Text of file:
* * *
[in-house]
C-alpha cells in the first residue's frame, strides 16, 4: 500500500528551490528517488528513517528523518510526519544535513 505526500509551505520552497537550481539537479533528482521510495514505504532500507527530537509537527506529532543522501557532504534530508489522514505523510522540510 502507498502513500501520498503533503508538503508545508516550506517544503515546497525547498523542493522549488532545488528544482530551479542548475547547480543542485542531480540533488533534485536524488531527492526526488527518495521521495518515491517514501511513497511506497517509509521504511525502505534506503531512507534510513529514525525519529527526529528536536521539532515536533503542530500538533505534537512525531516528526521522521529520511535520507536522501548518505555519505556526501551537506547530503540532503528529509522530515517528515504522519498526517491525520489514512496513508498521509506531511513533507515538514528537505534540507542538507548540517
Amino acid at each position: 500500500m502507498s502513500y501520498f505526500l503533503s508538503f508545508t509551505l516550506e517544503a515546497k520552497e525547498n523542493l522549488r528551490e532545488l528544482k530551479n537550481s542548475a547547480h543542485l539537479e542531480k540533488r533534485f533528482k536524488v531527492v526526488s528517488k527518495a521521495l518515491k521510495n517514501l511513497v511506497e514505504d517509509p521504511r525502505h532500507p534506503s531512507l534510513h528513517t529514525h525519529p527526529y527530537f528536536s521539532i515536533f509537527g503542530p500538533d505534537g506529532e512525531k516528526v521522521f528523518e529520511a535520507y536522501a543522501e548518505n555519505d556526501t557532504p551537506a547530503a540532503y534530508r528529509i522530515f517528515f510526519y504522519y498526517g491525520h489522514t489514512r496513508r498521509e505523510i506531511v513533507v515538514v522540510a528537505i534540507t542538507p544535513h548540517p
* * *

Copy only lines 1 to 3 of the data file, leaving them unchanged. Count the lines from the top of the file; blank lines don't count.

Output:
[in-house]
C-alpha cells in the first residue's frame, strides 16, 4: 500500500528551490528517488528513517528523518510526519544535513 505526500509551505520552497537550481539537479533528482521510495514505504532500507527530537509537527506529532543522501557532504534530508489522514505523510522540510 502507498502513500501520498503533503508538503508545508516550506517544503515546497525547498523542493522549488532545488528544482530551479542548475547547480543542485542531480540533488533534485536524488531527492526526488527518495521521495518515491517514501511513497511506497517509509521504511525502505534506503531512507534510513529514525525519529527526529528536536521539532515536533503542530500538533505534537512525531516528526521522521529520511535520507536522501548518505555519505556526501551537506547530503540532503528529509522530515517528515504522519498526517491525520489514512496513508498521509506531511513533507515538514528537505534540507542538507548540517
Amino acid at each position: 500500500m502507498s502513500y501520498f505526500l503533503s508538503f508545508t509551505l516550506e517544503a515546497k520552497e525547498n523542493l522549488r528551490e532545488l528544482k530551479n537550481s542548475a547547480h543542485l539537479e542531480k540533488r533534485f533528482k536524488v531527492v526526488s528517488k527518495a521521495l518515491k521510495n517514501l511513497v511506497e514505504d517509509p521504511r525502505h532500507p534506503s531512507l534510513h528513517t529514525h525519529p527526529y527530537f528536536s521539532i515536533f509537527g503542530p500538533d505534537g506529532e512525531k516528526v521522521f528523518e529520511a535520507y536522501a543522501e548518505n555519505d556526501t557532504p551537506a547530503a540532503y534530508r528529509i522530515f517528515f510526519y504522519y498526517g491525520h489522514t489514512r496513508r498521509e505523510i506531511v513533507v515538514v522540510a528537505i534540507t542538507p544535513h548540517p